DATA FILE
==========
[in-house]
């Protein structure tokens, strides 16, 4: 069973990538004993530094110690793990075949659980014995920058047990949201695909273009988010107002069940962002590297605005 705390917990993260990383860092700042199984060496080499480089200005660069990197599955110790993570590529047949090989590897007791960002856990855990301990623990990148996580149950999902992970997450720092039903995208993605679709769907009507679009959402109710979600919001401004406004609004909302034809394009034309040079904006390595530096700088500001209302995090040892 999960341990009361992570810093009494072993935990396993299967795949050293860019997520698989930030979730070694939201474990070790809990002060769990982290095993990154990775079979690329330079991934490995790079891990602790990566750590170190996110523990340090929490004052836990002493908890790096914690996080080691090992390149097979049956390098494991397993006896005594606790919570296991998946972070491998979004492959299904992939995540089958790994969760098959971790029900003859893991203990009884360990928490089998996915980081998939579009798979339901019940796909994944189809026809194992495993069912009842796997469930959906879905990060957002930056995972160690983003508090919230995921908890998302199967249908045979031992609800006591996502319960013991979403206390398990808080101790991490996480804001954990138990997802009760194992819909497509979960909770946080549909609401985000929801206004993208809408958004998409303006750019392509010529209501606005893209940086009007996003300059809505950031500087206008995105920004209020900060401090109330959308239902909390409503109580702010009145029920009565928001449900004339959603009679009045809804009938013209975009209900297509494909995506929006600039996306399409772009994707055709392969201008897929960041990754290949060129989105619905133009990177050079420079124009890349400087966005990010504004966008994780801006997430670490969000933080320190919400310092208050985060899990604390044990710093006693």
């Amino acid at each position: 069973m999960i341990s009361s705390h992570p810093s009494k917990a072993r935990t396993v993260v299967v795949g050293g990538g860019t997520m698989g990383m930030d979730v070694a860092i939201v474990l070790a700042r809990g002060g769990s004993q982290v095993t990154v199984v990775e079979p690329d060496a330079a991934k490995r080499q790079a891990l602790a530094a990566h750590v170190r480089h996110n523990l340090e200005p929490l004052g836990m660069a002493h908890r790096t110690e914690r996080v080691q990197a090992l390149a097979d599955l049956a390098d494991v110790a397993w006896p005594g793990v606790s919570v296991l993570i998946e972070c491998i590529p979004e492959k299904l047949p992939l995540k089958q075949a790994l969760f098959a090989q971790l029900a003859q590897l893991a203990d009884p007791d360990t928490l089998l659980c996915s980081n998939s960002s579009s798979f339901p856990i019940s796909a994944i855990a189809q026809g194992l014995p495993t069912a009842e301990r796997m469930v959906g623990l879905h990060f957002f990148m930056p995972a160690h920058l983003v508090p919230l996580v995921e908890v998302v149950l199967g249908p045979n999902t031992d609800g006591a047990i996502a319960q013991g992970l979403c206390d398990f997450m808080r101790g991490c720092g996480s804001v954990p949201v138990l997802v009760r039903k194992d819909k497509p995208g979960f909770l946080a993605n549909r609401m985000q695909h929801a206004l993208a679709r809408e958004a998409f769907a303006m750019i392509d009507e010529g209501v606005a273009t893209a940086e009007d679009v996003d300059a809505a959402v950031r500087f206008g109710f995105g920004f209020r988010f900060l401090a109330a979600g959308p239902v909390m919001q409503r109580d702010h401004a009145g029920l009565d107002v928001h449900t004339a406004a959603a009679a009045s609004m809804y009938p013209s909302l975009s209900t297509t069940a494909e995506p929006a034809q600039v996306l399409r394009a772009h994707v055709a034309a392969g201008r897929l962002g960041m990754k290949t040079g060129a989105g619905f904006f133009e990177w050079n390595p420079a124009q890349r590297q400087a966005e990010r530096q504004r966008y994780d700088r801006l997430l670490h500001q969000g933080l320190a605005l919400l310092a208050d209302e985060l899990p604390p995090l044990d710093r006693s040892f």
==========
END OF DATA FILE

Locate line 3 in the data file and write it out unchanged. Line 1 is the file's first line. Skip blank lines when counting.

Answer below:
């Amino acid at each position: 069973m999960i341990s009361s705390h992570p810093s009494k917990a072993r935990t396993v993260v299967v795949g050293g990538g860019t997520m698989g990383m930030d979730v070694a860092i939201v474990l070790a700042r809990g002060g769990s004993q982290v095993t990154v199984v990775e079979p690329d060496a330079a991934k490995r080499q790079a891990l602790a530094a990566h750590v170190r480089h996110n523990l340090e200005p929490l004052g836990m660069a002493h908890r790096t110690e914690r996080v080691q990197a090992l390149a097979d599955l049956a390098d494991v110790a397993w006896p005594g793990v606790s919570v296991l993570i998946e972070c491998i590529p979004e492959k299904l047949p992939l995540k089958q075949a790994l969760f098959a090989q971790l029900a003859q590897l893991a203990d009884p007791d360990t928490l089998l659980c996915s980081n998939s960002s579009s798979f339901p856990i019940s796909a994944i855990a189809q026809g194992l014995p495993t069912a009842e301990r796997m469930v959906g623990l879905h990060f957002f990148m930056p995972a160690h920058l983003v508090p919230l996580v995921e908890v998302v149950l199967g249908p045979n999902t031992d609800g006591a047990i996502a319960q013991g992970l979403c206390d398990f997450m808080r101790g991490c720092g996480s804001v954990p949201v138990l997802v009760r039903k194992d819909k497509p995208g979960f909770l946080a993605n549909r609401m985000q695909h929801a206004l993208a679709r809408e958004a998409f769907a303006m750019i392509d009507e010529g209501v606005a273009t893209a940086e009007d679009v996003d300059a809505a959402v950031r500087f206008g109710f995105g920004f209020r988010f900060l401090a109330a979600g959308p239902v909390m919001q409503r109580d702010h401004a009145g029920l009565d107002v928001h449900t004339a406004a959603a009679a009045s609004m809804y009938p013209s909302l975009s209900t297509t069940a494909e995506p929006a034809q600039v996306l399409r394009a772009h994707v055709a034309a392969g201008r897929l962002g960041m990754k290949t040079g060129a989105g619905f904006f133009e990177w050079n390595p420079a124009q890349r590297q400087a966005e990010r530096q504004r966008y994780d700088r801006l997430l670490h500001q969000g933080l320190a605005l919400l310092a208050d209302e985060l899990p604390p995090l044990d710093r006693s040892f």